David Mellor, Royal Designer for Industry, is unusual in this country in combining the activities of hands-on
craftsman and designer with those of design entrepreneur. He has operated as designer, manufacturer and retailer,
seeing the designer's function as controlling a product through all stages from concept to customer. He has felt it
his mission to improve design standards over a broad spectrum, directly affecting very many people's lives.
Born in Sheffield in 1930, David Mellor trained originally as a silversmith. His Sheffield
background gave him a particular affinity with metalwork. This developed onwards from his early years of making
one-off pieces of specially commissioned silver, including table silver for British embassies, to the present
relatively large scale operation. David Mellor's well known ranges of stainless steel and silver cutlery are
now manufactured in his own purpose-built factory in Derbyshire.
David Mellor's concern with design in its broadest sense led to many important government
commissions in the 1960s. He redesigned the national traffic light system. Mellor's design is still in use.
He developed a controversial new square post box, and designed minimalist stainless steel cutlery produced in
huge quantities for government canteens and NHS hospitals. In 1969 David Mellor opened the first of his shops,
in Sloane Square in London. The David Mellor shops were soon internationally recognised and helped to establish
new attitudes to retailing, from the point of
view both of display and merchandise.
David Mellor's approach to design has always been to some extent that of a craftsman, in his
close involvement in materials and techniques and his insistence on the highest standards of environment and
working conditions. All David Mellor buildings have been of special architectural merit.
His original studio-workshop in Sheffield was designed in the 1960s by Patric Guest of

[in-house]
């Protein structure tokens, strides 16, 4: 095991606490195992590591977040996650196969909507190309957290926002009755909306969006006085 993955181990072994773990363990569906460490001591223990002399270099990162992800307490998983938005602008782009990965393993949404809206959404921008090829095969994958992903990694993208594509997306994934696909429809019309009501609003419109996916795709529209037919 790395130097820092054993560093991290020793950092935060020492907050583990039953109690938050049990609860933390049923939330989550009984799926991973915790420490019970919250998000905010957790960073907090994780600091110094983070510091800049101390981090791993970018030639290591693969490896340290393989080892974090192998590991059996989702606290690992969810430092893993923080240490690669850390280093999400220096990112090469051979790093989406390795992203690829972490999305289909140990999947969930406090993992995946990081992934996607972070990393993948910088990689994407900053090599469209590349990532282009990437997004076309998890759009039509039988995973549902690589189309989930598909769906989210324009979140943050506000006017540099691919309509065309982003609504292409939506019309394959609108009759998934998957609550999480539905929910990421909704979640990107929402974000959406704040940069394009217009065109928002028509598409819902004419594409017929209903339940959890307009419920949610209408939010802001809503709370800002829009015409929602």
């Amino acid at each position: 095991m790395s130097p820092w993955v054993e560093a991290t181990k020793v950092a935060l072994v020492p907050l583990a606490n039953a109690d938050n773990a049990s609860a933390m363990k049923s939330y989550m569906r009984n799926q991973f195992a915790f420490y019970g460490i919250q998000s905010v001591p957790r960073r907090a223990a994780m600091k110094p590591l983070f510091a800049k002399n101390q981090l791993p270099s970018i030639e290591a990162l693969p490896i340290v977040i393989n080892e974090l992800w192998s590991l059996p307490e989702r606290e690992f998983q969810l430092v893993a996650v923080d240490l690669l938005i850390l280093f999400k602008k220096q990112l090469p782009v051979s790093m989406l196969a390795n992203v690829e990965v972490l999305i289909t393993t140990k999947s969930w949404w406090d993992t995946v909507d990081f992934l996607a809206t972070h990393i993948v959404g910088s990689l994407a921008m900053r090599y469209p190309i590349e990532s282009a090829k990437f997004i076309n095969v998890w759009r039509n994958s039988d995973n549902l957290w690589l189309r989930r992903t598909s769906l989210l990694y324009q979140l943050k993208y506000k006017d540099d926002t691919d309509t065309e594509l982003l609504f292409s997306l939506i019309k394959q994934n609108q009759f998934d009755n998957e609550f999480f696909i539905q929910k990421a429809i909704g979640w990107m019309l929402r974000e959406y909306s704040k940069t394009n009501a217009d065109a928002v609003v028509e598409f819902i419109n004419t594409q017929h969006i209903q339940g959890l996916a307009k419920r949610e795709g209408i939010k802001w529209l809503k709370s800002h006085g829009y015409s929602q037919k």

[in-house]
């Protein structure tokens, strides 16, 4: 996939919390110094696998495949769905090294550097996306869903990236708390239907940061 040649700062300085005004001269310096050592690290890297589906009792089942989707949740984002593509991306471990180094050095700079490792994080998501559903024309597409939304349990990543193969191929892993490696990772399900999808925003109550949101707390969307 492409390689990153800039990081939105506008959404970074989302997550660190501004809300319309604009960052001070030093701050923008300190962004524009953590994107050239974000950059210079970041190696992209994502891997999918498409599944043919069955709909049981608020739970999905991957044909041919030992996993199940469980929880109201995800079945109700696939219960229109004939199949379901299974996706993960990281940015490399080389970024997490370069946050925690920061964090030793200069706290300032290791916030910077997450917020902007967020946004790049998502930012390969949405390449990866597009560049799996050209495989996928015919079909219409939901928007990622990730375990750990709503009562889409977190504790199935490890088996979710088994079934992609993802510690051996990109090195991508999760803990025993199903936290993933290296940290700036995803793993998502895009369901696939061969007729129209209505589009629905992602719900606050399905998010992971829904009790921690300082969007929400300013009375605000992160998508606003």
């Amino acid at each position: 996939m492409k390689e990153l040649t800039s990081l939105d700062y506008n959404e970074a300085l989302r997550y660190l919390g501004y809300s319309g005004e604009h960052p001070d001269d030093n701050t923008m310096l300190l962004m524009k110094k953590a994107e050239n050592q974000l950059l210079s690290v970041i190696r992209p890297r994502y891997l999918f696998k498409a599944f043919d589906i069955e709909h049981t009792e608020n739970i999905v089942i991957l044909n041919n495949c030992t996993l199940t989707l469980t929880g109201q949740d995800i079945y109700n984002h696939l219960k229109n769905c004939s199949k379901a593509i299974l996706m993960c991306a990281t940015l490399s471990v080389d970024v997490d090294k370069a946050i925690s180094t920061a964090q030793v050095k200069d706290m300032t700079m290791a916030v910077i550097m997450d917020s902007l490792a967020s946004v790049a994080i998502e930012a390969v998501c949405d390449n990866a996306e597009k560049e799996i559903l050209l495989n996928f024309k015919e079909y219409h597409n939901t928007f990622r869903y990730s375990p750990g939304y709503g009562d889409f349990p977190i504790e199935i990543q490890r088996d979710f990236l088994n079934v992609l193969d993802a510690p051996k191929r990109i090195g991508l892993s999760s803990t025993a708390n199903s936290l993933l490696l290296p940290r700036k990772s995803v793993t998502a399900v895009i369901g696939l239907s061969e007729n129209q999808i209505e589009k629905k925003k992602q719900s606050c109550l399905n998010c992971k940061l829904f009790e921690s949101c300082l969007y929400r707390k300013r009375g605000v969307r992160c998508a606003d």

Mayorcas & Guest and is now a listed building. In the 1970s David Mellor embarked on the restoration of a
historic building, Broom Hall, in central Sheffield. The successful integration of the cutlery workshops
received an Architectural Heritage Year Award.
The Round Building, David Mellor's cutlery factory in the Peak District National Park, was completed in 1990.
Mellor collaborated with the architect Sir Michael Hopkins in evolving a design which is highly functional in a
rural area of outstanding natural beauty. The Round Building has won numerous architectural awards.
The David Mellor Design Museum at Hathersage, opened in 2006 in another building purpose designed by Michael
Hopkins. The David Mellor Design Museum covers the whole broad spectrum of David Mellor's work from tea spoons to
traffic lights over the past half century.
David Mellor retired in 2005 and his designer son Corin Mellor is now Creative Director of the company.
Above, silver candelabrum
for the City of Sheffield, 1960.
Left, David Mellor in the Round Building cutlery factory
Above left, Studio-workshop
in Sheffield, 1960. Above right,
Traffic light system, 1966. Left,
Broom Hall in Sheffield.
Right, David Mellor Sloane
Square in 1969
Above, garden shears for
Burgon & Ball, Sheffield, 1970.
Below, Round Building roof
structure. Left, Design Museum
and Café at Hathersage